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Do You Use Twitter?

Do you use Twitter?

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Maili (@McVane) had a great comment yesterday regarding the promotional benefits for authors on Twitter.   I love Twitter for all the reasons I don’t love blogs. You get a real sense a person’s individuality and personality because of the spontaneous (as @PortaDaCosta said) and organic nature of Twitter (as Maili termed it).   I’ll be doing a full post on this later in June, but I’m curious how many people here are on Twitter.

Jane Litte is the founder of Dear Author, a lawyer, and a lover of pencil skirts. She self publishes NA and contemporaries (and publishes with Berkley and Montlake) and spends her downtime reading romances and writing about them. Her TBR pile is much larger than the one shown in the picture and not as pretty. You can reach Jane by email at jane @ dearauthor dot com


  1. Lyrical Press, Inc.
    May 27, 2009 @ 09:20:53

    We were slow to pick up on the Twitter craze. Lyrical now has a Twitter account, as does our executive editor, Emma Wayne Porter.

    If you don’t mind me posting a link here, she actually blogged a little something about Twitter and a fun way Lyrical is considering accepting pitches for our Elite imprints.

    I apologize if links aren’t allowed, Jane.

    Lyrical has seen a dramatic jump in attention since we’ve begun using Twitter.

    On a personal level, it’s actually a really fun site. I’m glad I caved and opened an account on that site.

    – Renee

  2. Tili
    May 27, 2009 @ 09:30:43

    I have a twitter account so I can follow authors, bloggers, fictional characters, etc., but I don’t really make any posts of my own. I don’t need it to communicate with friends, and I figure the semi-famous people I follow dont’ really have an interest in my daily life. I have used it to respond to others’ tweets and join discussions occasionally, though.

  3. katiebabs
    May 27, 2009 @ 09:32:13

    Twitter can be a great tool, depending on what you use it for. Twitter accounts for almost 40% of my blog traffic now.

  4. Melissa Francis
    May 27, 2009 @ 09:35:32

    I love twitter. It’s fun, interactive, and educational. (I promise, #3drunkwords was just as fun as it was educational) It also allows me to reach people in my home state that I normally might not have had access to. I love that.

  5. Leslie Dicken
    May 27, 2009 @ 09:43:49

    It’s funny because I can see how much some use Twitter (such as yourself Jane) as a conversation tool. However, it can only be as good as those who follow each other. For instance, if you don’t follow me, then I can’t have a continuous conversation with you without always adding the “@jane_l” tag. And I often feel like I’m eavesdropping on others’ conversations.

    That said, I still like Twitter and will continue to use it. However, I lean more towards Facebook for promotion (excluding the goofy applications). I’ve posted small excerpts from my upcoming release on both FB and Twitter. I get a many comments on FB about them (giving me a known reaction to my promotional efforts) but almost nothing in response on Twitter. Does that mean people aren’t reading them? Or just not commenting?

    As always, I’m open for all communication and promotional opportunities. :-)

  6. Kalen Hughes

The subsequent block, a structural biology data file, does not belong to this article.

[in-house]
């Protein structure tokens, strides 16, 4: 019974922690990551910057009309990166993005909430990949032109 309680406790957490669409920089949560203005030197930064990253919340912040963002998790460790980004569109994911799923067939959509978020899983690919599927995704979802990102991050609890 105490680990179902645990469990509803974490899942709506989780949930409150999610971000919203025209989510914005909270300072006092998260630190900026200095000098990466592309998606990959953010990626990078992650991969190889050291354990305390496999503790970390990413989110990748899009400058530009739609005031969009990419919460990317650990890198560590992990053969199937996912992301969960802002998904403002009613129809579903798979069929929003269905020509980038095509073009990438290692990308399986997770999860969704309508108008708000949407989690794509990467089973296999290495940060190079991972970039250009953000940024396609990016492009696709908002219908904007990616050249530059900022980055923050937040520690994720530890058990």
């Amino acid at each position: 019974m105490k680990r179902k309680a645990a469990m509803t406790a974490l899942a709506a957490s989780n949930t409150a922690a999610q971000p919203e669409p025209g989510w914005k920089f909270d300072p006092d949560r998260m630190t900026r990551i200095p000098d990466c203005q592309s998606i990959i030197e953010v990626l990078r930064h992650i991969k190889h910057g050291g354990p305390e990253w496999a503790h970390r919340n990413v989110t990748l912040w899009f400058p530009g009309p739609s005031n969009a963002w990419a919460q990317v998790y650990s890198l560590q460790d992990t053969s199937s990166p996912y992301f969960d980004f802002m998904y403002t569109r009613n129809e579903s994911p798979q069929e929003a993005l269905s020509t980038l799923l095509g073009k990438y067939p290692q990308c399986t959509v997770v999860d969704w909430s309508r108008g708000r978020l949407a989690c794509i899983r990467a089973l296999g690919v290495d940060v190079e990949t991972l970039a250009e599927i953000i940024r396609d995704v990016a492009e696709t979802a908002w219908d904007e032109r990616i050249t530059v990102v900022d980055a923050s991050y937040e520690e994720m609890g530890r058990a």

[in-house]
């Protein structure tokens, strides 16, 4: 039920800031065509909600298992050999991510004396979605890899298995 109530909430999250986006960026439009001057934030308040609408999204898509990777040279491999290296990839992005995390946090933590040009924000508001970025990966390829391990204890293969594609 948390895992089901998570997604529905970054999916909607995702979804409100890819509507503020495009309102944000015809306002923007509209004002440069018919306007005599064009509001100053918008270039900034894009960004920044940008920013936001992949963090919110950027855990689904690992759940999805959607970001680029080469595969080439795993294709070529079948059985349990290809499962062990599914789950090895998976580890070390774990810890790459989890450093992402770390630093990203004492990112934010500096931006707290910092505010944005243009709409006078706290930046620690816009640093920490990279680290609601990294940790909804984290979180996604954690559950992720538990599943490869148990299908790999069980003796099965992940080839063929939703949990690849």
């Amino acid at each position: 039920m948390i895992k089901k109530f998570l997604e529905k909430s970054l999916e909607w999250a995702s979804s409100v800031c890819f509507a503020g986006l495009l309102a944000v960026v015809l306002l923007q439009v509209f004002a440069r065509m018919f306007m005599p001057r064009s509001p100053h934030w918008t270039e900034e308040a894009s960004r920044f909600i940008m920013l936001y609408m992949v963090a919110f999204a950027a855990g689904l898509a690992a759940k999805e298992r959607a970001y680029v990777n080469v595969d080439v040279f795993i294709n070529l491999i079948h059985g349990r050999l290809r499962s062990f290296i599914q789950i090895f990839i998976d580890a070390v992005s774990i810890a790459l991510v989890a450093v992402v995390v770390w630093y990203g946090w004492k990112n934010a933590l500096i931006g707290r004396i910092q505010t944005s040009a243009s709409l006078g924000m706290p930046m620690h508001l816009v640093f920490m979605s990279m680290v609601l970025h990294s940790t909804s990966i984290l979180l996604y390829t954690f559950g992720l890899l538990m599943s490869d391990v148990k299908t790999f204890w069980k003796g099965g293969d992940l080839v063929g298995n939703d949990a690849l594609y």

May 27, 2009 @ 09:49:22

    I just don’t *get* Twitter. It’s an epic fail for me. Even the feeds that my friends rave about (Stephen Fry anyone?) leave me baffled.

  7. Jill Sorenson
    May 27, 2009 @ 10:02:57

    Kalen, I don’t get Twitter either. Or, I didn’t–for about a week. Now I’m coming around. Next week I might be addicted. It wasn’t love at first sight, but it’s growing on me.

  8. Laura
    May 27, 2009 @ 10:23:24

    Kalen –

    I am totally with you. I love blogs, but I just don’t understand the appeal of twitter. I don’t want to know what people are thinking the second they think it, nor do I want to be able to shove my foot in my mouth that quickly. I prefer the necessary filter of the blog.

  9. Edith
    May 27, 2009 @ 10:27:43

    I’m on LJ and some people’s LJ posts contain only their Twitter feeds. Boooorrrring. I drop ’em. So I’m another who doesn’t get twitter. I’ve also checked out the supposedly “great” Twitterers and my only reaction is YAWN.

  10. Bree
    May 27, 2009 @ 10:30:27

    I love it, because I love to chat. I love to see what goofy thoughts people have, and I love to have goofy thoughts with them. I love to get in crazy discussions about my favorite authors and I love to talk to katiebabs at least once a week about how hot I think Ryan Reynolds is.

    Having said that…I don’t think I’m using it as a promotional tool. But I guess I’m not trying to. I mention free stuff that I’m giving away and sometimes talk about what weird or exciting things are going on in my author life, but I get bored with twitter feeds that are nothing but promotion–and to be honest I get bored with ones that are nothing but serious business all the time. I’m in it for the fun. :)

  11. Jaci Burton
    May 27, 2009 @ 10:31:46

    I have mad love for Twitter. It provides me a new avenue to meet people I wouldn’t ordinarily have a chance to meet and interact with, and it’s a different way to communicate besides blogging/facebook/myspace. It’s much more immediate and a great way to disseminate and share information. It’s also a lot of fun and I feel less isolated as I’m plugging away on a book.

  12. Lori G
    May 27, 2009 @ 10:37:02

    Yes, mad love for Twitter. (Great term!!)

    I don’t post often but I like to follow authors I enjoy as well as the occasional celebrity and blogger. Love RR Theatre on Friday nights (bless you Jane for that piece of awesome!) and from Twitter I’ve entered contests and have won 3 books so far (thank you Maya Banks!!!)

    Also read Katiebabs blog this morning because of a Twitter post she made and have just enjoyed the heck out of it.